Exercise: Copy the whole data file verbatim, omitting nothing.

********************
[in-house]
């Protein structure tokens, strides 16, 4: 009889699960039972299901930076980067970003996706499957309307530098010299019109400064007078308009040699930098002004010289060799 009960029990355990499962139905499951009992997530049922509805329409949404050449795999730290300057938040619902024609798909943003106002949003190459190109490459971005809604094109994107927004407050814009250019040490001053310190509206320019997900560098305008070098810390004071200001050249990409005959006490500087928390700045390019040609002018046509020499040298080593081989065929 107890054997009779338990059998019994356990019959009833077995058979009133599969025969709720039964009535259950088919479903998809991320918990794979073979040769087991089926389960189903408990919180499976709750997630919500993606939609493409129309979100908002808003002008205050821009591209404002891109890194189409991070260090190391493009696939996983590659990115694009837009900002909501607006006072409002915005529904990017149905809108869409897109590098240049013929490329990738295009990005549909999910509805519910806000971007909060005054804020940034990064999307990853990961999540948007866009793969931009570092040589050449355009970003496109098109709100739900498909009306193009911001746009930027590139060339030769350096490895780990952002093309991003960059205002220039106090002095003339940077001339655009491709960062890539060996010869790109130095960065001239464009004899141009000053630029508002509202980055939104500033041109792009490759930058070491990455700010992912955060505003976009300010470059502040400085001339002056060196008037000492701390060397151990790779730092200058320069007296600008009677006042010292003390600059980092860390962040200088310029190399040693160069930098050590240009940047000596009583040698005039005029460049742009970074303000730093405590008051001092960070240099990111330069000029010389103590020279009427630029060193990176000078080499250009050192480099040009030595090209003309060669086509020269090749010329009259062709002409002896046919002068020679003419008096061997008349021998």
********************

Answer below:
[in-house]
């Protein structure tokens, strides 16, 4: 009889699960039972299901930076980067970003996706499957309307530098010299019109400064007078308009040699930098002004010289060799 009960029990355990499962139905499951009992997530049922509805329409949404050449795999730290300057938040619902024609798909943003106002949003190459190109490459971005809604094109994107927004407050814009250019040490001053310190509206320019997900560098305008070098810390004071200001050249990409005959006490500087928390700045390019040609002018046509020499040298080593081989065929 107890054997009779338990059998019994356990019959009833077995058979009133599969025969709720039964009535259950088919479903998809991320918990794979073979040769087991089926389960189903408990919180499976709750997630919500993606939609493409129309979100908002808003002008205050821009591209404002891109890194189409991070260090190391493009696939996983590659990115694009837009900002909501607006006072409002915005529904990017149905809108869409897109590098240049013929490329990738295009990005549909999910509805519910806000971007909060005054804020940034990064999307990853990961999540948007866009793969931009570092040589050449355009970003496109098109709100739900498909009306193009911001746009930027590139060339030769350096490895780990952002093309991003960059205002220039106090002095003339940077001339655009491709960062890539060996010869790109130095960065001239464009004899141009000053630029508002509202980055939104500033041109792009490759930058070491990455700010992912955060505003976009300010470059502040400085001339002056060196008037000492701390060397151990790779730092200058320069007296600008009677006042010292003390600059980092860390962040200088310029190399040693160069930098050590240009940047000596009583040698005039005029460049742009970074303000730093405590008051001092960070240099990111330069000029010389103590020279009427630029060193990176000078080499250009050192480099040009030595090209003309060669086509020269090749010329009259062709002409002896046919002068020679003419008096061997008349021998």